Daughter to Undergo Transplant of Mom's Womb

Daughter hopes receiving her mother's uterus will solve her infertility.

ByABC News
June 13, 2011, 3:21 PM

June 14, 2011— -- Sara Ottosson, 25, of Stockholm, Sweden, could be the first woman to give birth to a baby using the same womb in which she was conceived and carried to term.

Ottosson, who was born without a uterus, will undergo an experimental procedure to have her mother's uterus transplanted into her, according to a BBC News report.

"It's the only way my daughter can have a child by herself," Eva Ottosson, Sara's 56-year-old mother, told BBC News. Eva Ottoson agreed to donate her uterus in hopes that her daughter could one day give birth.

Sara Ottosson has Mayer Rokitanksy Kuster Hauser syndrome, a rare genetic disorder characterized by an undeveloped or absent vagina, and an absent uterus. The syndrome affects one out of nearly 5,000 births, according to the Magic Foundation.

Women who live with the syndrome generally adopt or undergo surrogacy to start a family.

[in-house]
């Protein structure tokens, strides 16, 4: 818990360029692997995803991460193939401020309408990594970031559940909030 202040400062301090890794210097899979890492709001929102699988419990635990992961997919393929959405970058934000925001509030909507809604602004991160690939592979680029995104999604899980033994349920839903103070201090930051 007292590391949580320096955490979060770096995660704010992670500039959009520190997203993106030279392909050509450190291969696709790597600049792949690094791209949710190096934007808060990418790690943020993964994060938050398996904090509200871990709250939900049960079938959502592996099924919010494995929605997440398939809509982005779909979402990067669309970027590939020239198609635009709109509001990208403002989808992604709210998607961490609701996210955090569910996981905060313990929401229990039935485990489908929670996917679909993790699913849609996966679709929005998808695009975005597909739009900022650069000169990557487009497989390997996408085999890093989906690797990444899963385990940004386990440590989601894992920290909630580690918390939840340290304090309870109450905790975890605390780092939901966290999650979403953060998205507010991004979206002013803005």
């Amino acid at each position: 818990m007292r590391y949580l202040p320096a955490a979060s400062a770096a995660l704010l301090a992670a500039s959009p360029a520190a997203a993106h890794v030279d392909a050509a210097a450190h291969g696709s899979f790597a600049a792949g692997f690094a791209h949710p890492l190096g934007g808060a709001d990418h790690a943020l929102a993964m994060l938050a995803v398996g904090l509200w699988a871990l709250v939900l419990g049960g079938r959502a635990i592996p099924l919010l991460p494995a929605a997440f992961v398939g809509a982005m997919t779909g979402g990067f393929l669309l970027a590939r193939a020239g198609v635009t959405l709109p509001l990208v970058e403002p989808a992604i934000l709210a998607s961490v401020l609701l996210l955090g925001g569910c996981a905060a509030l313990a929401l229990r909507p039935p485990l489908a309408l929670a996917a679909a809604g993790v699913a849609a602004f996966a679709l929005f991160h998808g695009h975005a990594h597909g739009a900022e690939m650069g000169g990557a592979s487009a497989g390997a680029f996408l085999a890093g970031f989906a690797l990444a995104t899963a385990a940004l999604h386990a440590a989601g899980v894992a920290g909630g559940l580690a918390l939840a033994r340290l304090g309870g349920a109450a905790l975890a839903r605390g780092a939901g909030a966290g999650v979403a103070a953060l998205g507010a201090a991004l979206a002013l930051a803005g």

"If it doesn't work, she's still going to adopt," said Eva Ottosson.

Researchers from Sweden approached the mother and daughter about undergoing the experimental procedure, she said.

Ottosson admitted she initially thought the procedure was bizarre. But now, she and her daughter both see it as they would any other organ transplant.

"We thought, yeah, let's go for it," she told BBC News.

While this is not the first attempt at a human uterus transplant, none have resulted in successful pregnancies.

"It'll be a challenge," said Dr. Charles Coddington, chairman of reproductive medicine at the Mayo Clinic in Rochester, Minn., who is not involved in the Ottossons' case. "It seems like even the animal techniques have not been totally worked out."

In 2000, surgeons in Saudi Arabia attempted to transplant a uterus into a 26-year-old woman. The uterus was removed nearly four months later because of complications.

One of the most challenging parts of the procedure is connecting the tiny blood vessels of the ovary to the newly transplanted uterus, said Coddington.

Coddington said Ottosson's age, and the age of her uterus, would not put her daughter at a higher risk for complications from the transplant. But if Sara Ottosson were to carry the pregnancy to term, it's likely she would undergo a Caesarean section.

"It'll be interesting to see if it can sustain a baby," said Coddington, adding that it's unknown whether the uterus could successfully stretch and deliver enough blood to a fetus.

The Ottosson's are expected to undergo the transplant in spring 2012.

ABC News' Sabina Ghebremedhin contributed to this report.